One very important consideration in a family law matter in which a couple has children is what child support arrangements are going to be put in place in relation to the costs of the children moving forward. There are 3 main ways to document a child support agreement, set out as follows:
- an ad hoc arrangement agreed between the parties;
- a Child Support Assessment issued by the Child Support Agency; and/or
- a Binding Child Support Agreement.
Ad hoc agreement
Some parties are able to reach an agreement in relation to child support amongst themselves, which may involve one party paying the other party a set amount per week. Often, an ad hoc agreement is a verbal agreement between the parties and not formally documented in any way.
Whilst ad hoc arrangements are often suitable for very amicable couples, the risk associated with an ad hoc agreement is that there is nothing binding the paying party to continue paying child support in accordance with the agreement moving forward. In the event that the paying party were to cease making payments in accordance with the ad hoc agreement, the receiving party would have no recourse to compel the paying party to continue paying in accordance with the agreement. It is for this reason that ad hoc agreements in relation to child support are not recommended.
Child Support Assessment
A Child Support Assessment is issued by the Child Support Agency and is determined using a specific formula that addresses a number of variables. These variables include the number of children and each of their ages, the annual income of each party and the number of nights the children are in each party’s care.
If one party applies for a Child Support Assessment from the Child Support Agency, the Agency will issue an assessment which the paying party will be liable to comply with. Child Support Assessments vary if any of the above-mentioned variables change. For example, as the children grow older and specifically, once children turn the age of 13, the Child Support Agency will likely increase the assessment in circumstances where the cost of children increases as they grow older. Alternatively, in the event that either party’s income changes or the care arrangements for the children change, the Child Support Assessment will alter to reflect these new arrangements.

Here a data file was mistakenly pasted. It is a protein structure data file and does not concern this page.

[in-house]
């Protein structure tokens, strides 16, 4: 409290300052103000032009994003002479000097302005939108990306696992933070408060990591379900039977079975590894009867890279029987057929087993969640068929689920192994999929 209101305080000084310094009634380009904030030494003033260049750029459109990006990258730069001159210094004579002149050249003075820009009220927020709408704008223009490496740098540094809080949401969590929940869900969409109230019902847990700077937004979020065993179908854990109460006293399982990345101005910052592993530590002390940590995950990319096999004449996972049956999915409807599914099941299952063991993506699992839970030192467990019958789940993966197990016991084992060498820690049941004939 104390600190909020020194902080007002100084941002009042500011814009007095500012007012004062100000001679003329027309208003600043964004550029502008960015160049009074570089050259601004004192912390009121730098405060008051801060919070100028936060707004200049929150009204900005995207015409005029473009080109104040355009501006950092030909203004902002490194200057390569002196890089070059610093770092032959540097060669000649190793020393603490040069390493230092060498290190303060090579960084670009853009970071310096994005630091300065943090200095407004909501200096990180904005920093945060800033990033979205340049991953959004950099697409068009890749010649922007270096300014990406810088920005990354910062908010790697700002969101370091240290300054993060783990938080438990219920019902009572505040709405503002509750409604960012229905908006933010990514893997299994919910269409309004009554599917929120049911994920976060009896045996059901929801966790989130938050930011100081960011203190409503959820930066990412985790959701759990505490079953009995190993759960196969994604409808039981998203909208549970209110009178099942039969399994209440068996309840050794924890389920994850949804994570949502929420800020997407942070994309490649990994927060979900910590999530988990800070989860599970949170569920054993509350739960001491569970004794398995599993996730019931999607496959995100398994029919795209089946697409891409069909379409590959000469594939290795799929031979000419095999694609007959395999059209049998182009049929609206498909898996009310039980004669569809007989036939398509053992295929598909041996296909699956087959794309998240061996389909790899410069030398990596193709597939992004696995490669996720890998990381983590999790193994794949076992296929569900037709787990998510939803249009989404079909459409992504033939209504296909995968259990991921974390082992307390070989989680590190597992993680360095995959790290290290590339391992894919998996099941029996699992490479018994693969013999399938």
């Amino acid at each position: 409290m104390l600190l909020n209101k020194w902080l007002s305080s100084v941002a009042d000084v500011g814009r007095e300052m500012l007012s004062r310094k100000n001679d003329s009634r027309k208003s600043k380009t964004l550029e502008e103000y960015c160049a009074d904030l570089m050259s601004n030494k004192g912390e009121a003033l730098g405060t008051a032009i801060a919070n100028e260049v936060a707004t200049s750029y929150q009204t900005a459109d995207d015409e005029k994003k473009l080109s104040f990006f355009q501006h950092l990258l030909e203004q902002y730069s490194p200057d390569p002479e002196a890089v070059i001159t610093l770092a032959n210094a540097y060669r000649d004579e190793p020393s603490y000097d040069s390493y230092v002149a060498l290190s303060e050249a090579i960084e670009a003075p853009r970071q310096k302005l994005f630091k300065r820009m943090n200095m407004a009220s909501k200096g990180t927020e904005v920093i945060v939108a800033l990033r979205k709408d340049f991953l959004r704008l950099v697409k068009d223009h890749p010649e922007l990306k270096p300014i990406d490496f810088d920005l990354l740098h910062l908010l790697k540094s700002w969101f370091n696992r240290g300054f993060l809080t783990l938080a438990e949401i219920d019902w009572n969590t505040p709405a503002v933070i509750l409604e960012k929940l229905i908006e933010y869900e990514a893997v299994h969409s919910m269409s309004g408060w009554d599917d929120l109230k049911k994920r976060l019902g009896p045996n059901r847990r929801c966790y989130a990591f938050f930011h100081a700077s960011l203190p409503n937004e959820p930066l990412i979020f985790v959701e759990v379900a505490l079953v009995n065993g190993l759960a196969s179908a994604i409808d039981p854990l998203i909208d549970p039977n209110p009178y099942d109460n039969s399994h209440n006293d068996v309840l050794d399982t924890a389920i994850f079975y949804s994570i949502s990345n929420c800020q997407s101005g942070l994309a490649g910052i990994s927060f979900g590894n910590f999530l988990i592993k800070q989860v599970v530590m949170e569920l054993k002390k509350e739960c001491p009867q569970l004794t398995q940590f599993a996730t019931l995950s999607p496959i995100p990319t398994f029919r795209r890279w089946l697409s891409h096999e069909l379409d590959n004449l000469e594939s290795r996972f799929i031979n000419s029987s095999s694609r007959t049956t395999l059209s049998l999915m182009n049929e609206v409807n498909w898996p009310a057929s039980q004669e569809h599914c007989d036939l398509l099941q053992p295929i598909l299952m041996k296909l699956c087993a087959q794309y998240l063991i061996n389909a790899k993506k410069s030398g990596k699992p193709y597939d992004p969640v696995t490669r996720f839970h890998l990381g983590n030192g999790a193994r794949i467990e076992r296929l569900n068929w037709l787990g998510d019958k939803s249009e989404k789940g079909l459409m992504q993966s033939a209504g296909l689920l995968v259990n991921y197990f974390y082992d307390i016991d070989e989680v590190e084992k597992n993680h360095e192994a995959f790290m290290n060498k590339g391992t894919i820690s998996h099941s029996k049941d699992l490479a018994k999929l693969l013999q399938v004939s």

The benefit of a Child Support Assessment is that they are a legal obligation and the Child Support Agency will chase the payer in the event that they cease making payments in accordance with the assessment. However, in circumstances where child support assessments are dependent upon the above-mentioned variables, a Child Support Assessment amount can change quite regularly in the event that there are changes in care arrangements or income.
Binding Child Support Agreement
The final way that parties may agree to document a child support agreement is by way of a Binding Child Support Agreement. Binding Child Support Agreements set out both periodic amounts (ie weekly, fortnightly, monthly etc.) as well as non-periodic expenses that arise sporadically throughout the year (such as school fees and expenses, private health cover, extra-curricular costs, gap medical costs etc). Similar to an Assessment, Binding Child Support Agreements impose a legal obligation upon the parties to pay child support in accordance with the Agreement.
Unlike Child Support Assessments, Binding Child Support Agreements once entered into are binding and not variable. As such, obligations in accordance with Binding Child Support Agreements do not alter in the event of change in circumstances such as reduction or increase of income, change of care arrangements etc (unless a clause is included to specifically provide for such change in the agreement). The parties can expect to be bound by a Binding Child Support Agreement until the children reach the age of 18 years or finish their high school education (whichever is later), unless agreement is reached to alter the Binding Child Support Agreement prior.
If you require assistance with your family law matter, please not hesitate to contact a member of our Family Law Team.